Over the weekend, the German-born Pope Benedict XVI moved Pope Pius XII one step closer to sainthood, prompting immediate outrage from Jewish groups who contend that Pius, who was Eugenio Pacelli before being elected pontiff in 1939, didn’t do enough to prevent the Nazi slaughter of Jews (let alone its persecution of Catholic priests). Rabbi David Rosen, a member of Israel’s Chief Rabbinate, scoffed at the church’s repeated assertions that Pius’s silence in the face of the Holocaust can be explained by his desire to protect thousands of Jews who were in hiding.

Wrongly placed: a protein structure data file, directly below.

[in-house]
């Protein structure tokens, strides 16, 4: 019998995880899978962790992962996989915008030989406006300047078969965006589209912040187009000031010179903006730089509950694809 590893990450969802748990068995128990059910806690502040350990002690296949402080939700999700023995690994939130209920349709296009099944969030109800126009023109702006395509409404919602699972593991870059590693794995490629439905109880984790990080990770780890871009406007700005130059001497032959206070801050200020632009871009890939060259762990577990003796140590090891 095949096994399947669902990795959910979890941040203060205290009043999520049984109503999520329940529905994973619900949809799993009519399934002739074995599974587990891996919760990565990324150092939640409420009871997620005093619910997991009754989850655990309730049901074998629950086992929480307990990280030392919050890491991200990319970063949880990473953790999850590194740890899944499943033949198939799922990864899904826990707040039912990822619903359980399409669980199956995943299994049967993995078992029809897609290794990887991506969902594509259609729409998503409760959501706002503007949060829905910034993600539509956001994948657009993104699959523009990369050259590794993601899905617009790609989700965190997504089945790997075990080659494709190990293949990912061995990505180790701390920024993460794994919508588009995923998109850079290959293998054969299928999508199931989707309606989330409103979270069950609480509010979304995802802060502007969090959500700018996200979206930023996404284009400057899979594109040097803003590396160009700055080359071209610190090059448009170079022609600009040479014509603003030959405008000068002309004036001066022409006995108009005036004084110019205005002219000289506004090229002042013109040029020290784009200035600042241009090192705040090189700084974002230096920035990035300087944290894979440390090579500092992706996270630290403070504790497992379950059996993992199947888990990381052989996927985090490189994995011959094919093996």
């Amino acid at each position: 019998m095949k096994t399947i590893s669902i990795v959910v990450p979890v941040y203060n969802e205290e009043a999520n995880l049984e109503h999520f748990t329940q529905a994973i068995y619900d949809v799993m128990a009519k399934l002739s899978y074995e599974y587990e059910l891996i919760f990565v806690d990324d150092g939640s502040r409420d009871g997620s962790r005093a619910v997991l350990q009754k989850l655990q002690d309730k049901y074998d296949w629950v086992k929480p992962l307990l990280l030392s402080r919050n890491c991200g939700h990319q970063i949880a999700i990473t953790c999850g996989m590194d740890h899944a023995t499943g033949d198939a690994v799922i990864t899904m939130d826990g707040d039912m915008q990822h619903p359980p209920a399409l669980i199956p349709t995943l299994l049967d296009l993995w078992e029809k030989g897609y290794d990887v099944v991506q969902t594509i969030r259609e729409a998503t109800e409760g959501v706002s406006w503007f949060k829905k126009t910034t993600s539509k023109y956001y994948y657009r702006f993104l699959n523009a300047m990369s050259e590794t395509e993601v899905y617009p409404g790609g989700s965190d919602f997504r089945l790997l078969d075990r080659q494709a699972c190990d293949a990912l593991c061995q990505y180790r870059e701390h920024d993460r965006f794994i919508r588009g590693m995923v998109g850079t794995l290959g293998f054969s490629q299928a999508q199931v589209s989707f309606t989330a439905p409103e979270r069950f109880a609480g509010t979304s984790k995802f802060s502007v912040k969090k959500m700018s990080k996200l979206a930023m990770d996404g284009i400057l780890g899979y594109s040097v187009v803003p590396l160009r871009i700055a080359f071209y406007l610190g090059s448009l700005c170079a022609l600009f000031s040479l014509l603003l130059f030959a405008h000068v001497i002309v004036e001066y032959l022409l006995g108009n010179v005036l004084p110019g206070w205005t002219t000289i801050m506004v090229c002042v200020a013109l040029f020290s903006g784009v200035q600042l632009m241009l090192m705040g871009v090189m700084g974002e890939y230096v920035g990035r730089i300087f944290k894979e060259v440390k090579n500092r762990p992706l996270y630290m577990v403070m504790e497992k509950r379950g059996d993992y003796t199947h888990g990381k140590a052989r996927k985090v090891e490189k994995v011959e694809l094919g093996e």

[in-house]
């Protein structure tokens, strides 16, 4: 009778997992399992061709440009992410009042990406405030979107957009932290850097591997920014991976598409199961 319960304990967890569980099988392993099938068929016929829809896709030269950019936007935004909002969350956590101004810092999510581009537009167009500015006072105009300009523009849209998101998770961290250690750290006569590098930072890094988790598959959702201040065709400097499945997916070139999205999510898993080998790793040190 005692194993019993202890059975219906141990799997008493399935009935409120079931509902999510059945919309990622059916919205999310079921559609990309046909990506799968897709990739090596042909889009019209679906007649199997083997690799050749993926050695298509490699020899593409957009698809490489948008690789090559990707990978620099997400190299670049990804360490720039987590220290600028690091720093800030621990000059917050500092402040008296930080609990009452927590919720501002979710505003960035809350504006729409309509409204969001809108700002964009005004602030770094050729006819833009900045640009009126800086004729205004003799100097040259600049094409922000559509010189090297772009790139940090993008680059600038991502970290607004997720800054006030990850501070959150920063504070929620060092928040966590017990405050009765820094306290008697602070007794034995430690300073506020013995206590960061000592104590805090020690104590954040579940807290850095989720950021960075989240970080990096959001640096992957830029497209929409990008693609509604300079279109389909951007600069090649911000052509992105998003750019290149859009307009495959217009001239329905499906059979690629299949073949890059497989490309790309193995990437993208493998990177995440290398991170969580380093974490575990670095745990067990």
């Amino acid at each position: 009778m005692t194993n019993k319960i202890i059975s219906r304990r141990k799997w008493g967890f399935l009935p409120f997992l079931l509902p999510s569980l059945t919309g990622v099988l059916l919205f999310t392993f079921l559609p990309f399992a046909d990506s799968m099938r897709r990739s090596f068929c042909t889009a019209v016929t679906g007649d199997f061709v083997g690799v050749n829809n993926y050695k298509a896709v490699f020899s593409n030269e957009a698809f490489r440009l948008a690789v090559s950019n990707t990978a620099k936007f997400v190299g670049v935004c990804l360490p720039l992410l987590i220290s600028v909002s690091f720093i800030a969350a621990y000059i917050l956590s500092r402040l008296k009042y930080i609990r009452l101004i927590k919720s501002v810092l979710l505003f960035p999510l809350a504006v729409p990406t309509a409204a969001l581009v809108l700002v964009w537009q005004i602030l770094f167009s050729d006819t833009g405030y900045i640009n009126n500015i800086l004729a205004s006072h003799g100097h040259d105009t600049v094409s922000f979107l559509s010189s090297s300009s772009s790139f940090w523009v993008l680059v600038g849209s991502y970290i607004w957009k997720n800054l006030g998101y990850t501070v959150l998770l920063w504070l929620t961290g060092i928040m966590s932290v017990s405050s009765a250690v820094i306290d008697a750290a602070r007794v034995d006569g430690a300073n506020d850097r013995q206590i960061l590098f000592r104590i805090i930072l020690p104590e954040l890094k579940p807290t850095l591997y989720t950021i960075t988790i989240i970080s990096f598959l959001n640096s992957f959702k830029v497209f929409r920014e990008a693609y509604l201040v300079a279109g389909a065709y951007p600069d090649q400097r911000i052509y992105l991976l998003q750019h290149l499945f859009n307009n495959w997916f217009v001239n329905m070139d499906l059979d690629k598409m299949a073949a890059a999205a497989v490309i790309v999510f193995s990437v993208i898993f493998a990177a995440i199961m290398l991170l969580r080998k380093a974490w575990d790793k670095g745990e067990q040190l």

Benedict, who is already booked for a visit to Rome’s synagogue in January, responded earlier today with a mollifying speech about, yes, the Holocaust: specifically, about his visit earlier this year to the Yad Vashem memorial in Israel. “The visit to the Yad Vashem has meant an upsetting encounter with the cruelty of human fault, with the hatred of a blind ideology that, with no justification, sent millions of people to their deaths,” he said. Human fault: another way of saying that not everyone’s a saint.